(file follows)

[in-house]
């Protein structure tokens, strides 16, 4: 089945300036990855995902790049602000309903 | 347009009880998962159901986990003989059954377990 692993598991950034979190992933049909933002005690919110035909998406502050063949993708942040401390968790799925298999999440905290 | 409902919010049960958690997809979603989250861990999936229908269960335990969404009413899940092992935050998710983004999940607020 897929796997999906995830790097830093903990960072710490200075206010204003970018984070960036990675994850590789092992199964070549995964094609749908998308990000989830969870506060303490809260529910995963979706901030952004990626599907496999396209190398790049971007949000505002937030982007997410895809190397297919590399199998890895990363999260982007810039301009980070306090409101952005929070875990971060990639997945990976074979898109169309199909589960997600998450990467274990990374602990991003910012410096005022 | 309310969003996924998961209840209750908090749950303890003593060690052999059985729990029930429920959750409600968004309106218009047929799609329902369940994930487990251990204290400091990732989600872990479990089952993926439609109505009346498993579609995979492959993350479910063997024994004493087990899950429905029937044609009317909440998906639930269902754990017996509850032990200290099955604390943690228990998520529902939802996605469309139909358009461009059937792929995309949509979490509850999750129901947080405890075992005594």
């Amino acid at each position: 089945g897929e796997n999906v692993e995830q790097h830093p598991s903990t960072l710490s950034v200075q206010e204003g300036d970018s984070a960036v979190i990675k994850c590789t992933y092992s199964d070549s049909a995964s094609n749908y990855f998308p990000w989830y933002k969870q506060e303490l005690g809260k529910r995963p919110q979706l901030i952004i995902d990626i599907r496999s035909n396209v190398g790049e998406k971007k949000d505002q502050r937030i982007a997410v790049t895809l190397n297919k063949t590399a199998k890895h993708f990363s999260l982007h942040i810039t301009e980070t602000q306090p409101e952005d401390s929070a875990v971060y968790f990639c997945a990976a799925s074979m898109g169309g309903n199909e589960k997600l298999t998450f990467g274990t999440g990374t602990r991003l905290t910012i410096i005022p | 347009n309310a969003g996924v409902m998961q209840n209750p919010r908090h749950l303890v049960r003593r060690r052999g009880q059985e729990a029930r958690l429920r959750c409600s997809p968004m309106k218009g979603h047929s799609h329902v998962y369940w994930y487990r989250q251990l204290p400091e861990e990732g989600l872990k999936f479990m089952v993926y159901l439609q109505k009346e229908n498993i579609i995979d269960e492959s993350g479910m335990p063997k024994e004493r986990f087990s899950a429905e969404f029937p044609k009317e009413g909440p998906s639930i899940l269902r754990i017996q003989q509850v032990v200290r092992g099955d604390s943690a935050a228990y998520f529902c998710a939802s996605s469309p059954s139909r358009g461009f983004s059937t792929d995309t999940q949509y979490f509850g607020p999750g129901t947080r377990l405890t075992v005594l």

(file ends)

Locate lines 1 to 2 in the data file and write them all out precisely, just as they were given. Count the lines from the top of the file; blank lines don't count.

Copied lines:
[in-house]
């Protein structure tokens, strides 16, 4: 089945300036990855995902790049602000309903 | 347009009880998962159901986990003989059954377990 692993598991950034979190992933049909933002005690919110035909998406502050063949993708942040401390968790799925298999999440905290 | 409902919010049960958690997809979603989250861990999936229908269960335990969404009413899940092992935050998710983004999940607020 897929796997999906995830790097830093903990960072710490200075206010204003970018984070960036990675994850590789092992199964070549995964094609749908998308990000989830969870506060303490809260529910995963979706901030952004990626599907496999396209190398790049971007949000505002937030982007997410895809190397297919590399199998890895990363999260982007810039301009980070306090409101952005929070875990971060990639997945990976074979898109169309199909589960997600998450990467274990990374602990991003910012410096005022 | 309310969003996924998961209840209750908090749950303890003593060690052999059985729990029930429920959750409600968004309106218009047929799609329902369940994930487990251990204290400091990732989600872990479990089952993926439609109505009346498993579609995979492959993350479910063997024994004493087990899950429905029937044609009317909440998906639930269902754990017996509850032990200290099955604390943690228990998520529902939802996605469309139909358009461009059937792929995309949509979490509850999750129901947080405890075992005594």